8.  It’s practice later on for a “real” commitment, in incremental gain/baby steps – I still maintain that I prepared for my long-term relationship with my husband (who is wonderful, by the way; I never miss a chance to say that) by previously living alone with my cat for a number of years after college first.  After years of living with roommates or alone, having a pet really was dress rehearsal for attending to, caring for, and sharing with a human adult partner (now spouse) in a domestic setting.  Having a fuck buddy might not be a “deep” commitment in romance and domesticity, but it can be a way of exploring relating to another person that is somewhere between being single and being partnered.  For some people, these incremental steps help build their confidence to tolerate a commitment and equip them for a long-term relationship with mutual responsibility.
  9.  Self-empowering sexually, trying different things without feeling “embarrassed” with a partner; exploring one’s own body and likes/dislikes of sensation – While communicating with a primary partner is essential to a good sex life, having a fuck buddy can be an opportunity to explore your sexual interests and fantasies in a lower-stakes situation.  Some people who are shy about telling their partner their sexual fantasies, especially the kinkier ones, might be more uninhibited with a lower-stakes fuck buddy.  It really “shouldn’t” work that way, but it does, and we have to deal in reality.  By being free to explore in a certain “sexual laboratory” situation, you can identify your likes and dislikes and not have to switch to “who’s-cooking-dinner” mode right after.
  10.  Can bridge differences in sexual orientations – While I don’t really respect closeted men as much as those brave gay men who have the courage to come out regardless of the circumstances (living in the Bible Belt, for example), having a fuck buddy can be a way for a man who is “straight” publicly or bisexual to get the “other half” of his sexual and even social needs met.  This is particularly controversial, but all gay men have some idea about this.  Many men can be ambivalent or conflicted about how they identify sexually.  Some might feel a pressure to conform to heterosexual norms, others might quite selfishly want to ride the coat-tails of heterosexual privilege and have their, uh, “cake”, too (albeit at the risk of exploiting or using the gay buddy, but this is better if it’s an honest discussion of what the deal is).  The fuck buddy relationship can also help a conflicted guy move closer down the spectrum to living as an “out” gay man, but in a gentle and gradual process that feels right for him. Bert&Ernie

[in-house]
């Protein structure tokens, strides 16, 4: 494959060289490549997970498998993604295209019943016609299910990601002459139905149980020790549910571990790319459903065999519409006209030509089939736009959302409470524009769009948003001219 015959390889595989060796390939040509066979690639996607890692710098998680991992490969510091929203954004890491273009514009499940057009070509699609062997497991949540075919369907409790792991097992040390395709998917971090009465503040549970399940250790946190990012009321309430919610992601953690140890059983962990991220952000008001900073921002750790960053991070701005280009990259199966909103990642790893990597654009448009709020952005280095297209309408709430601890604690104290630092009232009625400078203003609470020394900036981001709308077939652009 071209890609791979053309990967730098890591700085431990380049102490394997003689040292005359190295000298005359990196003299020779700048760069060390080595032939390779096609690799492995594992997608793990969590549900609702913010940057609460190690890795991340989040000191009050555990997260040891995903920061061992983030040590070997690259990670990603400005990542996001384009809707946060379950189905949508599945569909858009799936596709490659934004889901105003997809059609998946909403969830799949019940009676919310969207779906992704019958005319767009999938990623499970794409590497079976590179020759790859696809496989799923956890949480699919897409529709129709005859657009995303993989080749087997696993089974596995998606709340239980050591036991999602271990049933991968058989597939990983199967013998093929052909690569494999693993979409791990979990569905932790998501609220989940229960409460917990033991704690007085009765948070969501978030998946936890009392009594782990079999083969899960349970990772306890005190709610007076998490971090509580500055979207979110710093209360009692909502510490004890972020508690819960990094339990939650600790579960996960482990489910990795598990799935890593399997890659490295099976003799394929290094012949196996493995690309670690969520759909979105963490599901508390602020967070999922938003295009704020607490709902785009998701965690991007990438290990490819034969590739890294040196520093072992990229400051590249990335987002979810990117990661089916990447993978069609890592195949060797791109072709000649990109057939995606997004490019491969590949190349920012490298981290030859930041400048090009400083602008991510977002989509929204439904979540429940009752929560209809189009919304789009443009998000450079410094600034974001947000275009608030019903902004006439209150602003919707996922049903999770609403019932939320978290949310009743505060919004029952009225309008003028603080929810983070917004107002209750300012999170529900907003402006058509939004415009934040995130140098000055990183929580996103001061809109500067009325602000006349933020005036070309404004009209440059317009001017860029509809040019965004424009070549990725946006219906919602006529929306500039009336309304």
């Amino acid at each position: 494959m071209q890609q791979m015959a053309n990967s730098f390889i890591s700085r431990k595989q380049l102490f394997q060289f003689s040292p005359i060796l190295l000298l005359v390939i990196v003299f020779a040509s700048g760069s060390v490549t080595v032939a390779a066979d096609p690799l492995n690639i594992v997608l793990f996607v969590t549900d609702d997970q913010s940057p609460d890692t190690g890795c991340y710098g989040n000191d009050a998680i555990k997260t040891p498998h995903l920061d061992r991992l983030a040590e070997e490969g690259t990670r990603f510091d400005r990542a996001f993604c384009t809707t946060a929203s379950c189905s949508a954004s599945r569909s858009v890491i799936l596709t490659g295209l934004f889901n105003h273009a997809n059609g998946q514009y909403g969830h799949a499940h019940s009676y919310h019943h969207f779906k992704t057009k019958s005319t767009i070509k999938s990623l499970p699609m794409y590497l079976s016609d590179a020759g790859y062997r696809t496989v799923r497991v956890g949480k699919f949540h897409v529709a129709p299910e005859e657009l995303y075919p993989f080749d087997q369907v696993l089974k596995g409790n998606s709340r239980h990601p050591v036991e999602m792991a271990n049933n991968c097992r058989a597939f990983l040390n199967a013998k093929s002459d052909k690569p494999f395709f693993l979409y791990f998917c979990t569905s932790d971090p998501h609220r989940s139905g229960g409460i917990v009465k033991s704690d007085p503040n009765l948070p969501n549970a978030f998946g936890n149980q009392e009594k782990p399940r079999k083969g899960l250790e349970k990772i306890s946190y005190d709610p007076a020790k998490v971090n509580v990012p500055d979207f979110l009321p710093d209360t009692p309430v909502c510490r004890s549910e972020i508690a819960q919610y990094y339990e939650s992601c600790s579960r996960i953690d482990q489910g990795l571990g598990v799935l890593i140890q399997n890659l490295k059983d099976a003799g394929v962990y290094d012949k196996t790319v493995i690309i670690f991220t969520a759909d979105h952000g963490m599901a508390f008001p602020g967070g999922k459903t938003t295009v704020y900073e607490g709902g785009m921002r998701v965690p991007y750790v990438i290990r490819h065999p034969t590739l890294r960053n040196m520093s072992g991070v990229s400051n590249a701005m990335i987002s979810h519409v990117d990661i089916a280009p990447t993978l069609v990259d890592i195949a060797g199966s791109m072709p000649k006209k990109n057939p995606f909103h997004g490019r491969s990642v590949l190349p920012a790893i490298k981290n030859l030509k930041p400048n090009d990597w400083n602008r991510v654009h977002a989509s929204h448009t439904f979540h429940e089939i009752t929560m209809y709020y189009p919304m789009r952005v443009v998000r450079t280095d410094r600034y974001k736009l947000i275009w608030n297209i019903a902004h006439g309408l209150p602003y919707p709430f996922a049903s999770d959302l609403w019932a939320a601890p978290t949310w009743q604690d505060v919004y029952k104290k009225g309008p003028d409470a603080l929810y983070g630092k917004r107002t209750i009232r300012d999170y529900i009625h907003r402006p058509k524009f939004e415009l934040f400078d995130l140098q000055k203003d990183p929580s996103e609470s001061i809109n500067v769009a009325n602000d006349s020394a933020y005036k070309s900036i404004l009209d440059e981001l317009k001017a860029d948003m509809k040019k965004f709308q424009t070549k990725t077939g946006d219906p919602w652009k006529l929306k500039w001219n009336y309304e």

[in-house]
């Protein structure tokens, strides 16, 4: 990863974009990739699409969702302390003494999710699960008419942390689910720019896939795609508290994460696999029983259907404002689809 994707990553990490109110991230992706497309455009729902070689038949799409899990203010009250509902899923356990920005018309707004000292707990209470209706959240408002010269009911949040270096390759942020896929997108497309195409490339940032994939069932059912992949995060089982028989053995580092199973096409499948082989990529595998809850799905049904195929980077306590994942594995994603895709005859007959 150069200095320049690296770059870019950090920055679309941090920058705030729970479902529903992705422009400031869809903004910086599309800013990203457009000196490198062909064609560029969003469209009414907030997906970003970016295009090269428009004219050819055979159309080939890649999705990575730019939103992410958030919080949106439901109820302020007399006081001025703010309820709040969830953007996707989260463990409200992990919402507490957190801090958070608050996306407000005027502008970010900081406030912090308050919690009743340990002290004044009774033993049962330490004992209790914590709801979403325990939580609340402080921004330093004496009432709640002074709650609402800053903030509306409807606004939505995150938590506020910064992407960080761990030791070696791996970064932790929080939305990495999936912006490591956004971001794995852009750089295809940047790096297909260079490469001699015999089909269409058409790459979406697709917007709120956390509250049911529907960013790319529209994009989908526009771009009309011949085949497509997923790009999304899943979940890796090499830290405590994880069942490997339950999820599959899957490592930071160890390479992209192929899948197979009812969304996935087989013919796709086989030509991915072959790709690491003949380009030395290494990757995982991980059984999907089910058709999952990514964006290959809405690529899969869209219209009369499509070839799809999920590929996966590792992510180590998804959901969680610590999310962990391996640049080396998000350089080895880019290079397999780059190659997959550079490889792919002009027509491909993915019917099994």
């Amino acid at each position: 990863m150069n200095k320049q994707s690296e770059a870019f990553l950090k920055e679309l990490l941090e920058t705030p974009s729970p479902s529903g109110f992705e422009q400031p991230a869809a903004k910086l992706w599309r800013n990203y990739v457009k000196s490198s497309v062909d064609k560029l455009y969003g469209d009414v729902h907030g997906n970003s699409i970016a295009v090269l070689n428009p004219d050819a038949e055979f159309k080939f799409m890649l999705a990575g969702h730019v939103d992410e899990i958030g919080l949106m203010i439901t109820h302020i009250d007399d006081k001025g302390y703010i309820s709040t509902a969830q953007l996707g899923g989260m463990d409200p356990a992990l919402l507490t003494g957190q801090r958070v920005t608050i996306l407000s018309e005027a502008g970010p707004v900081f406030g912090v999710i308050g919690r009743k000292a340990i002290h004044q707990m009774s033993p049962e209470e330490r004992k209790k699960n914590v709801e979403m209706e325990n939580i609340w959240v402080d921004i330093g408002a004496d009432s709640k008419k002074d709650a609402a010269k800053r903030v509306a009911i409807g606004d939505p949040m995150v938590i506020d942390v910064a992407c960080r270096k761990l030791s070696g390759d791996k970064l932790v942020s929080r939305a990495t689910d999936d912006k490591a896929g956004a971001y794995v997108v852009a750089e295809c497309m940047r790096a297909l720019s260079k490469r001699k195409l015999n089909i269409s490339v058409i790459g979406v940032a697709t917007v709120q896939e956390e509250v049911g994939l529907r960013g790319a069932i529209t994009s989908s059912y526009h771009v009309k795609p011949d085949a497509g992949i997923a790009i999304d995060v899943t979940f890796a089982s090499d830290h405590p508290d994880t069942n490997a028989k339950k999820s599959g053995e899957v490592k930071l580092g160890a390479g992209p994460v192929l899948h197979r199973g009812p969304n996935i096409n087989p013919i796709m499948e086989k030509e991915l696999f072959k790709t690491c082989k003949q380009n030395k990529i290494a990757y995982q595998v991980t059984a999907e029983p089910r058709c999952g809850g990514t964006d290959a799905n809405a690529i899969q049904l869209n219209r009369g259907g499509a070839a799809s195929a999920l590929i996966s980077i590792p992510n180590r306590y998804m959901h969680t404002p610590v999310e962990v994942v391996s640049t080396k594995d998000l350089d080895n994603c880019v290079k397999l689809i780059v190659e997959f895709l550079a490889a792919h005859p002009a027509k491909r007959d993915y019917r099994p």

11.  Can help other specific situations – The fuck buddy relationship can be a resource for a gay man in early recovery from crystal meth, who is used to the “party-and-play” (PNP) scene, to practice having sober sex with a no-judgment, experimental, low-stakes, fail-safe atmosphere.  I have worked with many guys in my practice who need this kind of opportunity, because learning to have sober sex again is really a skill in recovery that you (usually) can’t get in a CMA meeting!  The fuck buddy relationship can also help someone with a disability or injury to be sexual again in their own way, even if they don’t have a primary relationship yet.  This can a certain “rehabilitation” that a licensed Physical Therapist certainly can’t provide.  This can be for guys who have been injured in a vehicle, sports, or industrial accident, or as a combat veteran who uses prosthetics.
  12.  Can allow for specific sexual interests (BDSM, fetishes) to be fulfilled  — There are times when everything else in a relationship is great – the emotional, the sexual, and the domestic – but certain sexual interests go unfulfilled.  Having a fuck buddy who provides a certain “outsourced” activity, such as BDSM or other kink play, can be a way for that partner to be fulfilled without burdening his partner to do something he really doesn’t like.  I’ve seen that in my practice several times, and it can be a “win-win” solution to the dilemma; everybody’s happy.
  13.  Can be a way to manage sexual incompatibilities – The fuck buddy relationship can also “outsource” situations where the couple gets along fine in most ways, but perhaps a strict top is partnered to a versatile bottom.  For the versatile bottom to be able to top once in a while might require a fuck buddy who is happy to oblige.  This can also be the case when a partner is fulfilled in every way in the relationship except perhaps wanting to fulfill his “size queen” interests.  Outsourcing this to a well-endowed fuck buddy occasionally can fulfil the desire and then get back to regular domestic/sexual life.  This prevents frustrations from building and can resolve tension or even unspoken resentments in a relationship.